'Tigers' director Ronnie Sandahl and star Erik Enge celebrate Goteborg win

Source: Courtesy of the festival

‘Tigers’ director Ronnie Sandahl and star Erik Enge celebrate Goteborg win

Swedish director Ronnie Sandahl’s Tigers won the $48,000 (400,000 SEK) Dragon Award for Best Nordic Film at the Goteborg Film Festival.

The drama received its world premiere in Busan and tells of a Swedish teenager signed to a big Italian football club whose dreams turn into a nightmare.

Wild Bunch handles sales on the Sweden-Italy-Denmark co-production.

The jury, comprised of Swedish producer Anna-Maria Kantarius, New Zealand-Denmark director Daniel Josef Borgman, and Finnish producer Max Malka, said Tigers “gives a rare glimpse into a world many wish to enter, but only a few will be admitted. We chose to award the film that made us feel and root for the main character in every situation, whether chasing their dream or giving it up in order to survive and become happy”.

The Dragon Award for Best Nordic Documentary – worth $30,000 (SEK 250,000) – went to Jonas Poher Rasmussen for Flee, which won Sundance’s World Cinema grand jury prize: documentary.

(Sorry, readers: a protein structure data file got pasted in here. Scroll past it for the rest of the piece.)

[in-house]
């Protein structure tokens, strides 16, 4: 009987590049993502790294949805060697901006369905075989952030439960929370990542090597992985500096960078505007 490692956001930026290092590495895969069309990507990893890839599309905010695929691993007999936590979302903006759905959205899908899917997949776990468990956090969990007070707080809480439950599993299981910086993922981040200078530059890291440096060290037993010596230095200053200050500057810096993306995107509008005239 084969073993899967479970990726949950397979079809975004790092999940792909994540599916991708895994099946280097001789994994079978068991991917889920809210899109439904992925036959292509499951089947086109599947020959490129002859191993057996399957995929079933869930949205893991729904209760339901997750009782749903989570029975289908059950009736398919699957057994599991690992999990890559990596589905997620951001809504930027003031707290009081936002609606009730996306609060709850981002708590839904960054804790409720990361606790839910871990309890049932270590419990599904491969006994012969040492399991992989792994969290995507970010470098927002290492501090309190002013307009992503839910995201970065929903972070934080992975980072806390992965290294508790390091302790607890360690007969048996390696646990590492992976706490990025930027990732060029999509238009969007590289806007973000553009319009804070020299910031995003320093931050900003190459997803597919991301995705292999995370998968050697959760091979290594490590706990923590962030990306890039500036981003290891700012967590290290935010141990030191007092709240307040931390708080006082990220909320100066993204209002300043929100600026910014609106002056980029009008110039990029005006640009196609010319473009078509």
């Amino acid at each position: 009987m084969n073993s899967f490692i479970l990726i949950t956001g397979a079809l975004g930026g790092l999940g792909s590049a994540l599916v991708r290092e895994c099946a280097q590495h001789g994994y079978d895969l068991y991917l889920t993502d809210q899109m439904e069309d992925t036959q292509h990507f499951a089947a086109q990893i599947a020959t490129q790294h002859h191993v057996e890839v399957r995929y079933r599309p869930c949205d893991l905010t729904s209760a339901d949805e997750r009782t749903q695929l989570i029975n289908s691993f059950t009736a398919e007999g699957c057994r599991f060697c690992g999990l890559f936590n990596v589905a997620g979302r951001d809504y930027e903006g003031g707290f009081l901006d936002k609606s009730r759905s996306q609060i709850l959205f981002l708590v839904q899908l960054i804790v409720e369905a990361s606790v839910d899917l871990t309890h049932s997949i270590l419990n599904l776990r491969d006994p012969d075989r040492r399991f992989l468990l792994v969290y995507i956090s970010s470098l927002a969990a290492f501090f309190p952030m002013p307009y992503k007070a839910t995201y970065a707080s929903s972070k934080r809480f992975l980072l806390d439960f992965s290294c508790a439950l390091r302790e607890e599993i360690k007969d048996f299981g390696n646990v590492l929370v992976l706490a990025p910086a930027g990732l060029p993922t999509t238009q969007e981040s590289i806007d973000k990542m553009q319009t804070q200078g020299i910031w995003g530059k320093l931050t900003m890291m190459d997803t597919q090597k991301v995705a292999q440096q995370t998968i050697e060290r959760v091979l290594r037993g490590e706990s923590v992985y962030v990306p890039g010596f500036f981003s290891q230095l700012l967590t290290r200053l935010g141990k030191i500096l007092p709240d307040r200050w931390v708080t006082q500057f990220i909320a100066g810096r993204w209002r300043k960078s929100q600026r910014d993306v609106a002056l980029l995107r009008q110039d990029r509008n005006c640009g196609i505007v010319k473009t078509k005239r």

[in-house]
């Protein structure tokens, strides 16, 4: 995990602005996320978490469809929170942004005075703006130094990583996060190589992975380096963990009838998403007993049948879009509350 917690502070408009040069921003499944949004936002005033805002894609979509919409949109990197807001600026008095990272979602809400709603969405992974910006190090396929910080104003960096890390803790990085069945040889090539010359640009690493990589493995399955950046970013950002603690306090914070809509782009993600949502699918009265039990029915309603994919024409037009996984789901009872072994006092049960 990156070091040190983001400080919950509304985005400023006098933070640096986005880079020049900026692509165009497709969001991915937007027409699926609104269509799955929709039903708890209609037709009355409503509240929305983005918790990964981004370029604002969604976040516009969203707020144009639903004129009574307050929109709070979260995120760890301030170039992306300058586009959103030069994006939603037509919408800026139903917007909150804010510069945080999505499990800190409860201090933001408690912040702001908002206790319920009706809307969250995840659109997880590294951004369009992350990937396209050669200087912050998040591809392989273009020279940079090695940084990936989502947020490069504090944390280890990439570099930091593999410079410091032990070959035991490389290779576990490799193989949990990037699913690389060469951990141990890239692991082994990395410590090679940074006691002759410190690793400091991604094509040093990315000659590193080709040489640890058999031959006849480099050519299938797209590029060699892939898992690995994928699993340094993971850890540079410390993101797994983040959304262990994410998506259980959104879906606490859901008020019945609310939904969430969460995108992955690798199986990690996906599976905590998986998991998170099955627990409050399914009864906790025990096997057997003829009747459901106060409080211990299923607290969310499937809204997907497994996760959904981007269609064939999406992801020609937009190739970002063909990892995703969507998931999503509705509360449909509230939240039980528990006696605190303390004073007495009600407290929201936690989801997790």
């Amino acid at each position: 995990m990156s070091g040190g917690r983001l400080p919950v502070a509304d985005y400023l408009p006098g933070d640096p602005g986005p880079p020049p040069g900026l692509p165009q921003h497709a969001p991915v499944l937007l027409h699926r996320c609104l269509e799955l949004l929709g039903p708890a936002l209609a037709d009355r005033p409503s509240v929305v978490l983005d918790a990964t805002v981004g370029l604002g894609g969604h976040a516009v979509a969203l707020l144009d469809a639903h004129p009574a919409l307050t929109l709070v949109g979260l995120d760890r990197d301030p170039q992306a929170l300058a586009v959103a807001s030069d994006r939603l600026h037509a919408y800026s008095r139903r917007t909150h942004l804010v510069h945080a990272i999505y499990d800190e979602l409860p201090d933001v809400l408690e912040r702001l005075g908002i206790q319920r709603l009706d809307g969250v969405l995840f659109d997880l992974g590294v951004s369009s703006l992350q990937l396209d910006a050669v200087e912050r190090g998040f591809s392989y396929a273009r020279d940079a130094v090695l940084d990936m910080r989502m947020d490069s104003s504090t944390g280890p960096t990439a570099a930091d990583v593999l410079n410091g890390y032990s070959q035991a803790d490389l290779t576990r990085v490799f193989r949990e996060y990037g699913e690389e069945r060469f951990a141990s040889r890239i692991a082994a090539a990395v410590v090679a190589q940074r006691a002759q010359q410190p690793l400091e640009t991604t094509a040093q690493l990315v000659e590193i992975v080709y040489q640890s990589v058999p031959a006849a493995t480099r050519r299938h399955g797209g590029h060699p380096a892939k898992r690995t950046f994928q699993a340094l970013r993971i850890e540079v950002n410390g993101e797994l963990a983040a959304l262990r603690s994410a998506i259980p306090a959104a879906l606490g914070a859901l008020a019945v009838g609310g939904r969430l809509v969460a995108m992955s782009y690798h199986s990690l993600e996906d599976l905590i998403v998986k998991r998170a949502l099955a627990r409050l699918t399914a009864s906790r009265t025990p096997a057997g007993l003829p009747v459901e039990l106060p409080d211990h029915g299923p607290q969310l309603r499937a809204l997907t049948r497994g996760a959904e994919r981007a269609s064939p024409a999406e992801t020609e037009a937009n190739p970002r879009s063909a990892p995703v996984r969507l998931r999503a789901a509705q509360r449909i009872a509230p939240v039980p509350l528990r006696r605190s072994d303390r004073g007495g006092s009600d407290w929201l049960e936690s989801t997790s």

Goteborg’s gender-neutral acting award went to Erik Enge who plays the young footballer Martin in Tigers.

The Audience Dragon Award for Best Nordic Film went to Another Round by Thomas Vinterberg.

The award for best international film, decided by the Goteborg audience, was Quo Vadis, Aida? by Jasmila Zbanic

In other awards, the Ingmar Bergman International Debut Film prize went to Mama by China’s Li Dongmei; Critics’ group FIPRESCI awarded its prize to Ninja Thyberg for Pleasure; the Sven Nykvist Cinematography Award went to Linda Wassberg for Tove; the Dragon Award for Best Swedish Short went to The Expected by Carolina Sandvik; and the Angelos Award from the Church of Sweden went to Magnus von Horn for Sweat.

As previously reported, the Nordic Honorary Dragon Award went to Swedish director Ruben Östlund, who also gave a career talk at the festival.

The festival was held online due to the pandemic, but its Isolated Cinema initiative garnered substantial attention globally. The festival sent one lucky film viewer, Swedish nurse Lisa Enroth (who was selected from 12,000 applicants) to a deserted island to watch films from the programme alone for one week.

The event also offered one-person film screenings at two venues in Göteborg.